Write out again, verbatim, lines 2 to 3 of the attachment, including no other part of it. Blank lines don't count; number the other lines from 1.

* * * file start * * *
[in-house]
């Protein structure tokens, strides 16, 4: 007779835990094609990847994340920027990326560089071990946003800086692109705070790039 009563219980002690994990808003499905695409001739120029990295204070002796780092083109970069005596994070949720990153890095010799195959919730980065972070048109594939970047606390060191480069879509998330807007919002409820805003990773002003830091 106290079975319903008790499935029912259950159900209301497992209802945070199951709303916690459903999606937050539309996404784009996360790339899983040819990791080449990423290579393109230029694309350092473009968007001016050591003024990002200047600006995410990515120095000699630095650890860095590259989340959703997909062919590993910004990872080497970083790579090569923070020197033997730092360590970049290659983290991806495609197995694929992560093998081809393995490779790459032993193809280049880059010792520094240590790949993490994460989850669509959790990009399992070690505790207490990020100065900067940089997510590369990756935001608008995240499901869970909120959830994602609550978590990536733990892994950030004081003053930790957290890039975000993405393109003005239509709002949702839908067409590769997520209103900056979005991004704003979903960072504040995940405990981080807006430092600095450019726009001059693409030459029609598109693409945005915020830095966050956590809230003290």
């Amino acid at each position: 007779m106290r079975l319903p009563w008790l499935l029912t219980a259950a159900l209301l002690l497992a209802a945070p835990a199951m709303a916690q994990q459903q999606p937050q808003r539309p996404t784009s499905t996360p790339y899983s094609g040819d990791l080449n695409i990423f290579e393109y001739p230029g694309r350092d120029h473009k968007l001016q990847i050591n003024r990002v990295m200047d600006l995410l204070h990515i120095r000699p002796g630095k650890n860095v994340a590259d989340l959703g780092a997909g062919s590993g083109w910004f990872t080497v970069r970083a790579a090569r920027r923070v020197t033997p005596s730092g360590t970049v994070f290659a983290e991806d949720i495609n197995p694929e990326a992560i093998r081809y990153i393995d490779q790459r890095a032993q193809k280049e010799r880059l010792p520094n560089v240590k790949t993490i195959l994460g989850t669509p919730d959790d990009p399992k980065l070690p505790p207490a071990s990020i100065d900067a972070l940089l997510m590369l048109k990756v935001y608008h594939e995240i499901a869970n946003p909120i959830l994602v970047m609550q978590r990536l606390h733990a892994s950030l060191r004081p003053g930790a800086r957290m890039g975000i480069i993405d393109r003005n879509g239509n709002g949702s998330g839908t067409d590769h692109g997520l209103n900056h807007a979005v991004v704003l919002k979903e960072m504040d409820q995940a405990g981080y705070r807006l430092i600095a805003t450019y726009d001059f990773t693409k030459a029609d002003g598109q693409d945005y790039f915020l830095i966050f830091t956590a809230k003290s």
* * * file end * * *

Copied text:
């Protein structure tokens, strides 16, 4: 007779835990094609990847994340920027990326560089071990946003800086692109705070790039 009563219980002690994990808003499905695409001739120029990295204070002796780092083109970069005596994070949720990153890095010799195959919730980065972070048109594939970047606390060191480069879509998330807007919002409820805003990773002003830091 106290079975319903008790499935029912259950159900209301497992209802945070199951709303916690459903999606937050539309996404784009996360790339899983040819990791080449990423290579393109230029694309350092473009968007001016050591003024990002200047600006995410990515120095000699630095650890860095590259989340959703997909062919590993910004990872080497970083790579090569923070020197033997730092360590970049290659983290991806495609197995694929992560093998081809393995490779790459032993193809280049880059010792520094240590790949993490994460989850669509959790990009399992070690505790207490990020100065900067940089997510590369990756935001608008995240499901869970909120959830994602609550978590990536733990892994950030004081003053930790957290890039975000993405393109003005239509709002949702839908067409590769997520209103900056979005991004704003979903960072504040995940405990981080807006430092600095450019726009001059693409030459029609598109693409945005915020830095966050956590809230003290």
């Amino acid at each position: 007779m106290r079975l319903p009563w008790l499935l029912t219980a259950a159900l209301l002690l497992a209802a945070p835990a199951m709303a916690q994990q459903q999606p937050q808003r539309p996404t784009s499905t996360p790339y899983s094609g040819d990791l080449n695409i990423f290579e393109y001739p230029g694309r350092d120029h473009k968007l001016q990847i050591n003024r990002v990295m200047d600006l995410l204070h990515i120095r000699p002796g630095k650890n860095v994340a590259d989340l959703g780092a997909g062919s590993g083109w910004f990872t080497v970069r970083a790579a090569r920027r923070v020197t033997p005596s730092g360590t970049v994070f290659a983290e991806d949720i495609n197995p694929e990326a992560i093998r081809y990153i393995d490779q790459r890095a032993q193809k280049e010799r880059l010792p520094n560089v240590k790949t993490i195959l994460g989850t669509p919730d959790d990009p399992k980065l070690p505790p207490a071990s990020i100065d900067a972070l940089l997510m590369l048109k990756v935001y608008h594939e995240i499901a869970n946003p909120i959830l994602v970047m609550q978590r990536l606390h733990a892994s950030l060191r004081p003053g930790a800086r957290m890039g975000i480069i993405d393109r003005n879509g239509n709002g949702s998330g839908t067409d590769h692109g997520l209103n900056h807007a979005v991004v704003l919002k979903e960072m504040d409820q995940a405990g981080y705070r807006l430092i600095a805003t450019y726009d001059f990773t693409k030459a029609d002003g598109q693409d945005y790039f915020l830095i966050f830091t956590a809230k003290s």